School Districts given the go-ahead to create own calendar year

School Districts given the go-ahead to create own calendar year

  • Tue Feb 25th, 2014 4:00pm
  • News

Year-round schooling? It’s now an option. Two years ago, the Ministry of Education passed Bill 36, which allows districts to determine their own school calendar and paves the way for what the government refers to as ‘personalized learning.’

All districts must ensure that certain requirements are met, such as a minimum number of instructional hours. However, districts may now determine the number and dates of days in session, the number of dates of each day of instruction, the dates of vacation periods and the dates of each non-instructional day (e.g., professional development days).

The Ministry has stated that the changes will allow for a more flexible, student-based approach to learning, and more choice in terms of where, when and how students learn.

Before any amendments are made, however, school districts are required to consult with their community before they submit their calendars on March 7. Locally, School District 49 Vice-Principal Steve Dishkin has started the consultation process, but he says that so far he hasn’t received any request for major changes.

“We have had very little feedback so far and no direct requests to change the calendar from the status quo,” said Dishkin. “At present, we are already adapting to a multitude of changes in instruction techniques, graduation requirements, and the like.”

Dishkin said that, in the face of all these changes, the Board has decided to remain with the traditional calendar and focus on educating the public about the options for change in the future. The calendar is advertised on page three of this newspaper.

“The consultation process is still underway and will last until March 7,” said Dishkin. “There probably will not be any changes this year, but now we do have the option, as a community, to decide if want to tweak our calendar in the future to better suit our area.”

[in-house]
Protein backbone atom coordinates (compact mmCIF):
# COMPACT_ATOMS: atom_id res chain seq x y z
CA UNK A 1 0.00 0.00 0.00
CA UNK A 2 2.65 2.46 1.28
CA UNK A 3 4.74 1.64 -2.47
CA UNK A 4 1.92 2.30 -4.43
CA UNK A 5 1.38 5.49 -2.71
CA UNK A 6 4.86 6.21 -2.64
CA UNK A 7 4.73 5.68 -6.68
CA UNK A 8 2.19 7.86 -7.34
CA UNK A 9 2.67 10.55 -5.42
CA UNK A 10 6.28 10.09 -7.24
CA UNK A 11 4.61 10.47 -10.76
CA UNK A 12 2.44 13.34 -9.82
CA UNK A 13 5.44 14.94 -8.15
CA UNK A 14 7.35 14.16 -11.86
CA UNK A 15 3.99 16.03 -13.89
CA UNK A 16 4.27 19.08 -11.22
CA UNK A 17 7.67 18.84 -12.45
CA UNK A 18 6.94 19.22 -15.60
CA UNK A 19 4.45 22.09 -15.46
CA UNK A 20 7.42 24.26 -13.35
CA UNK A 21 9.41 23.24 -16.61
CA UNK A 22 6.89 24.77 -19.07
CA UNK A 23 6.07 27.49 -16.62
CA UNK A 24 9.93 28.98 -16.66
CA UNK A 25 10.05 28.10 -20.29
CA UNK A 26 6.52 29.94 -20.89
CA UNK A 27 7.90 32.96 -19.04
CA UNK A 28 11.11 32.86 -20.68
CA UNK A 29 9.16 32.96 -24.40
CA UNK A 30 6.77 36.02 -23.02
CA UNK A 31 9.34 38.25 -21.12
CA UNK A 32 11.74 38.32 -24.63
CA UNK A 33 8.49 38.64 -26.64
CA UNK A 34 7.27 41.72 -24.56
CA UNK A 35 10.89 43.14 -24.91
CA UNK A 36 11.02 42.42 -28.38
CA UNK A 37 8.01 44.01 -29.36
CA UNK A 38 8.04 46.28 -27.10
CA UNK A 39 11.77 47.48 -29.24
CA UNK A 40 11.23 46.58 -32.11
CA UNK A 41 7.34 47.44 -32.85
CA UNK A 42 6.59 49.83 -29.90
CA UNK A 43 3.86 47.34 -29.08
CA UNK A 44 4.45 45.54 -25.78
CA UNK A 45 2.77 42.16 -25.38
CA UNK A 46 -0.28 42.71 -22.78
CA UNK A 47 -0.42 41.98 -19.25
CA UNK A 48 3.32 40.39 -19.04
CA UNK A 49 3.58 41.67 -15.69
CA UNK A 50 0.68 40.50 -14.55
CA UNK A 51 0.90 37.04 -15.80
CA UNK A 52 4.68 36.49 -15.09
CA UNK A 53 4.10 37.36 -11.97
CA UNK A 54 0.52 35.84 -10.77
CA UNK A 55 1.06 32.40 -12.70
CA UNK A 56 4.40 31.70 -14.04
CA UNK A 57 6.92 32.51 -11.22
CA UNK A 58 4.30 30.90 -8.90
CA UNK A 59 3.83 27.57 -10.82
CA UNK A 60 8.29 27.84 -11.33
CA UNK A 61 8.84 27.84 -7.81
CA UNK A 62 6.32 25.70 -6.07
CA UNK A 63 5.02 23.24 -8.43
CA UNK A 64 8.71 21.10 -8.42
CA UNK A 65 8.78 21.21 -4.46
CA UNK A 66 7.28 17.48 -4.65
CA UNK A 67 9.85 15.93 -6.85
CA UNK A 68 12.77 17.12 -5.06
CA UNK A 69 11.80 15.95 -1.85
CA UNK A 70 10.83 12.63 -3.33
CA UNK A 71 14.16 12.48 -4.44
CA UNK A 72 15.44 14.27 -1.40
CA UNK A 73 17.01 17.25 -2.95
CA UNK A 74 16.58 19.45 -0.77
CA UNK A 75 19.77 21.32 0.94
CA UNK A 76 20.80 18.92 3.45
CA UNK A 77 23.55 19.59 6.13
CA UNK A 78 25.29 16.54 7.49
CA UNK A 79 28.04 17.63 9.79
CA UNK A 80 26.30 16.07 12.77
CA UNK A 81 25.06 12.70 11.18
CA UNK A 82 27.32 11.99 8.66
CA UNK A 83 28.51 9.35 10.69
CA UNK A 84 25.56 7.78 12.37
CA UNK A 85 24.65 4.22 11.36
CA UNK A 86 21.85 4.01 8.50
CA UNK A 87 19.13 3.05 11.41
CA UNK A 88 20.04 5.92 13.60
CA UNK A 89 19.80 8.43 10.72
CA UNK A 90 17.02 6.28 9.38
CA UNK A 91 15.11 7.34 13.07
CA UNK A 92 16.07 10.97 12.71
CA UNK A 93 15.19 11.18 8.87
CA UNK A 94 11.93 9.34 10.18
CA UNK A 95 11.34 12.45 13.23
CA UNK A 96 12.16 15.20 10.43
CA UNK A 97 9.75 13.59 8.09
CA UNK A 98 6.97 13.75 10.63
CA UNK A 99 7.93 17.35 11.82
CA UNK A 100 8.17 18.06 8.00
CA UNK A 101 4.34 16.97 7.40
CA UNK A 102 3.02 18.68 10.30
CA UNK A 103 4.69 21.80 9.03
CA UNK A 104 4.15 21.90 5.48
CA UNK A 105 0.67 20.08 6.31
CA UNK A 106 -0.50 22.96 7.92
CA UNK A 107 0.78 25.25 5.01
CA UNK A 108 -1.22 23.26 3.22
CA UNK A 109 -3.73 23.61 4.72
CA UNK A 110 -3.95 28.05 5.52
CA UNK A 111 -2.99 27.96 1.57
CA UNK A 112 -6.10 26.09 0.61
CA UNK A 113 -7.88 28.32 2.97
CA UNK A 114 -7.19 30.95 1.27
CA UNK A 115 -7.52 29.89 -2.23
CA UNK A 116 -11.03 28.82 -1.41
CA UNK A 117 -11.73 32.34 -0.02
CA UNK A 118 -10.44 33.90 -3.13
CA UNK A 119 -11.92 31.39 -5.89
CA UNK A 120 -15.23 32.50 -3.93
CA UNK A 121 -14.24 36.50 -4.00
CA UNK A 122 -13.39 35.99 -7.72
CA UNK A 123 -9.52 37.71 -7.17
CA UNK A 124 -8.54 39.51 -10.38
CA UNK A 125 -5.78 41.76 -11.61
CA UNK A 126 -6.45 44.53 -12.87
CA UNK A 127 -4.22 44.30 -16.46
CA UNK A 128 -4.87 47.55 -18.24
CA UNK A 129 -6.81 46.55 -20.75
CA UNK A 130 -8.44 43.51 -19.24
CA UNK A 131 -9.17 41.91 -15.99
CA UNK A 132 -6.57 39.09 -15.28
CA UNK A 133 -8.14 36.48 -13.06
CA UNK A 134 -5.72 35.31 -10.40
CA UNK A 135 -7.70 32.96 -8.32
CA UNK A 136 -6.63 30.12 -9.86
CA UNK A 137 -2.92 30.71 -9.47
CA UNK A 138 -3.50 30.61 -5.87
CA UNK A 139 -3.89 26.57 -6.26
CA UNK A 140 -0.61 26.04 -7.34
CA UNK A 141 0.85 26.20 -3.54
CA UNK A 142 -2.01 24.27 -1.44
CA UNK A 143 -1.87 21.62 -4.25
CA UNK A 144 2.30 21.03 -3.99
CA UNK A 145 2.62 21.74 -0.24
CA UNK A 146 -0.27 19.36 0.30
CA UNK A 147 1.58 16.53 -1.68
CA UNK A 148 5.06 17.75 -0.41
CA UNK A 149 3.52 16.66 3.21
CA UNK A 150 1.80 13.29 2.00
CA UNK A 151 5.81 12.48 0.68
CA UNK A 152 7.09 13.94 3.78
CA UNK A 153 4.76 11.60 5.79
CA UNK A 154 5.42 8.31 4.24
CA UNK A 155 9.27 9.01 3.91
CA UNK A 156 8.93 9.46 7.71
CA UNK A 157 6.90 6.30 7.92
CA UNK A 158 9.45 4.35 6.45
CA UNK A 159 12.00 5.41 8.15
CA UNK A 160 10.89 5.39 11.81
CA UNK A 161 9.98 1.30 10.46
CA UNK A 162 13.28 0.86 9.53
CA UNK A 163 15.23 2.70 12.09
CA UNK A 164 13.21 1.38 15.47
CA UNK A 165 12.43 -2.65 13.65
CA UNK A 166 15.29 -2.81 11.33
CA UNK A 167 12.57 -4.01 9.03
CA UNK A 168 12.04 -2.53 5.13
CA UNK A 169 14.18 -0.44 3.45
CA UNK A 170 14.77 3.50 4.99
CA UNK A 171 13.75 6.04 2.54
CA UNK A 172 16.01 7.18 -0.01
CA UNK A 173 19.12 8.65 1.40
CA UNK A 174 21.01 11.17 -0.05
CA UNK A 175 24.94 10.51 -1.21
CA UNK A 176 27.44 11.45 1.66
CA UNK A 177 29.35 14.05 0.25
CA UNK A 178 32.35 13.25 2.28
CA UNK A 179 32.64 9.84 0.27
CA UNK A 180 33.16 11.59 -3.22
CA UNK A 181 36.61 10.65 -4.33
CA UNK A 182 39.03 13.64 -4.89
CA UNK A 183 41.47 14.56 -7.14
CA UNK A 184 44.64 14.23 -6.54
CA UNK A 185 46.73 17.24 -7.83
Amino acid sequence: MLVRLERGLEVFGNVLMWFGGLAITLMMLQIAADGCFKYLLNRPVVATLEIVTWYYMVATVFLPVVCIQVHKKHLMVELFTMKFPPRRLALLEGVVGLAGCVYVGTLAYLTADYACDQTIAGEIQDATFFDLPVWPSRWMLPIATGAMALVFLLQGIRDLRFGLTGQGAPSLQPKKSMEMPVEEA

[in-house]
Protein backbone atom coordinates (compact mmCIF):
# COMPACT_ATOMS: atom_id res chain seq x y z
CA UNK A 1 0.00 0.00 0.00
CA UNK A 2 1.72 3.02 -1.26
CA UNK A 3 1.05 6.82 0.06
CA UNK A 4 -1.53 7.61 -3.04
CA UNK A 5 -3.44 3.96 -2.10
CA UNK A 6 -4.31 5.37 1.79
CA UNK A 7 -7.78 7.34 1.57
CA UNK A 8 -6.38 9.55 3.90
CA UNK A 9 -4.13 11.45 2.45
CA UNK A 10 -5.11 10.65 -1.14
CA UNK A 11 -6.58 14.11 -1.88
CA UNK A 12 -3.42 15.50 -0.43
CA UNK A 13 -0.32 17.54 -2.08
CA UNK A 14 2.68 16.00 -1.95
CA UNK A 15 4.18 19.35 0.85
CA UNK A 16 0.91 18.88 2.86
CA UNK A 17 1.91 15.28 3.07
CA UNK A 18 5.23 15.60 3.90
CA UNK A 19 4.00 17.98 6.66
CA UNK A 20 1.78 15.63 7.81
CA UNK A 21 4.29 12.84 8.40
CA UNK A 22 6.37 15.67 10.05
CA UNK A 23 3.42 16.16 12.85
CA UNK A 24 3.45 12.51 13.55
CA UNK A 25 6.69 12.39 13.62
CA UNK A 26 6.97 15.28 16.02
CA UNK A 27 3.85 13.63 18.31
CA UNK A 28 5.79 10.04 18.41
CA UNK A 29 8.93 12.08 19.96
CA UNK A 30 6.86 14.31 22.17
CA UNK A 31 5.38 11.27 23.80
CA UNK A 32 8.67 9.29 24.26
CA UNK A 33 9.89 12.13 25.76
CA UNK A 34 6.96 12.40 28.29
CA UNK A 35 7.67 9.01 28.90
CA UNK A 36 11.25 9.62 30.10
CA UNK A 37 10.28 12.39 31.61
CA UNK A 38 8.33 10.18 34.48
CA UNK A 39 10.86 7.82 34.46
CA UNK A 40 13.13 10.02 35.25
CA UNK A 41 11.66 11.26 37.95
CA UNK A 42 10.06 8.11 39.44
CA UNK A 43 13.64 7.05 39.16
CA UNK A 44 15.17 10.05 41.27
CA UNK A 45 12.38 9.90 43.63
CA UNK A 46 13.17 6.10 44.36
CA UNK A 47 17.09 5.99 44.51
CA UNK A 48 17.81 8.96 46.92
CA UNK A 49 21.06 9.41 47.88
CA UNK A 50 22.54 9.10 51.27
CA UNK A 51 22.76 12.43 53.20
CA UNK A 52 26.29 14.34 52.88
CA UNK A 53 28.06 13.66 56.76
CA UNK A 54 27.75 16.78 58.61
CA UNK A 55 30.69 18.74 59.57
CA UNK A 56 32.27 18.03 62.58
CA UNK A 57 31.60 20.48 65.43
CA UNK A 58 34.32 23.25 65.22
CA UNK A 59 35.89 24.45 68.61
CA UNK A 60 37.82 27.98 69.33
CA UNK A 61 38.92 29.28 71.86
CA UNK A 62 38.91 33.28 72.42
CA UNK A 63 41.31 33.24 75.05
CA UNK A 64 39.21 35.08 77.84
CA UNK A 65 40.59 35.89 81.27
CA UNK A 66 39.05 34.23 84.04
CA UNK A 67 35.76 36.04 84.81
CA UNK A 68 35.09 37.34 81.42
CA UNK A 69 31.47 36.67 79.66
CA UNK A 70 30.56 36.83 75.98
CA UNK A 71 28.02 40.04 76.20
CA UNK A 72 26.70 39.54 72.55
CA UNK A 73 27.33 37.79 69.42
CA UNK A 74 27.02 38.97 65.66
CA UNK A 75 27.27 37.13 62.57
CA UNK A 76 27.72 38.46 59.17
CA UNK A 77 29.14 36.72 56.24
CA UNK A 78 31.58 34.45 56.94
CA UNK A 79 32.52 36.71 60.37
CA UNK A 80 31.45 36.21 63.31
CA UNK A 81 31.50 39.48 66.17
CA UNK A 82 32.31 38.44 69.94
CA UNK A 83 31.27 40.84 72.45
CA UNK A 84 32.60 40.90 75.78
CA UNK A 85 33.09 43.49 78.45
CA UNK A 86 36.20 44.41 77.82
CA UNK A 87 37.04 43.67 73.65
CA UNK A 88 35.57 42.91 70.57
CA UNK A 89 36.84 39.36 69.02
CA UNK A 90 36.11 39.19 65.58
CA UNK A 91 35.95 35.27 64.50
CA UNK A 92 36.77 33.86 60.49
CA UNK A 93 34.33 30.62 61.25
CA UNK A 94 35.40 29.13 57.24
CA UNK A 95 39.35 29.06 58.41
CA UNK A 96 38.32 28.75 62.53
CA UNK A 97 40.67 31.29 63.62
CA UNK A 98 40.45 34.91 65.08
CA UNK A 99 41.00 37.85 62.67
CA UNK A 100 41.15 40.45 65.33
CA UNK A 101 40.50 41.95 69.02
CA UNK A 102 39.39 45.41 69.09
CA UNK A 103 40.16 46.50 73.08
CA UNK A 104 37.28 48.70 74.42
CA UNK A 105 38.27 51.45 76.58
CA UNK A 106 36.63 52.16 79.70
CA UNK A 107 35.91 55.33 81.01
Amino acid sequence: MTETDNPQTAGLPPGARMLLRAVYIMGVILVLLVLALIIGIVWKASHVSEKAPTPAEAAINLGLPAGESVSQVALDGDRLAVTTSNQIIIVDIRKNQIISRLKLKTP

Personalized learning, now a focus of the governments BC Education Plan, is a new approach based on ‘recognizing each student as individual learner, with his or her own learning style.’ Provincial curriculum will need to be reviewed and renewed in order to adhere to this new standard of teaching and learning.

Dishkin said that, due to the small size of our district, personalized learning has already been taking place in the Bella Coola Valley. However, there are many opportunities to expand on this new frontier.

“For example, we may engage different levels of students on a personalized learning experience based on the ecosystem of the Bella Coola River,” said Dishkin. “Each level would receive a different credit for their work, such as Science 9 outcome, or a credit towards Biology 11, even a credit for community-based learning outcome.”

Dishkin is also looking forward to facilitating personalized learning in the community by focusing on getting students more engaged with the community, and by having the community be part of the assessment process.

Regarding amendments to the calendar, the public is invited to make submissions and direct comments and questions to District Vice-Principal Steve Dishkin. He can be reached at 250 982 2355 or by email at sdishkin@sd49.bc.ca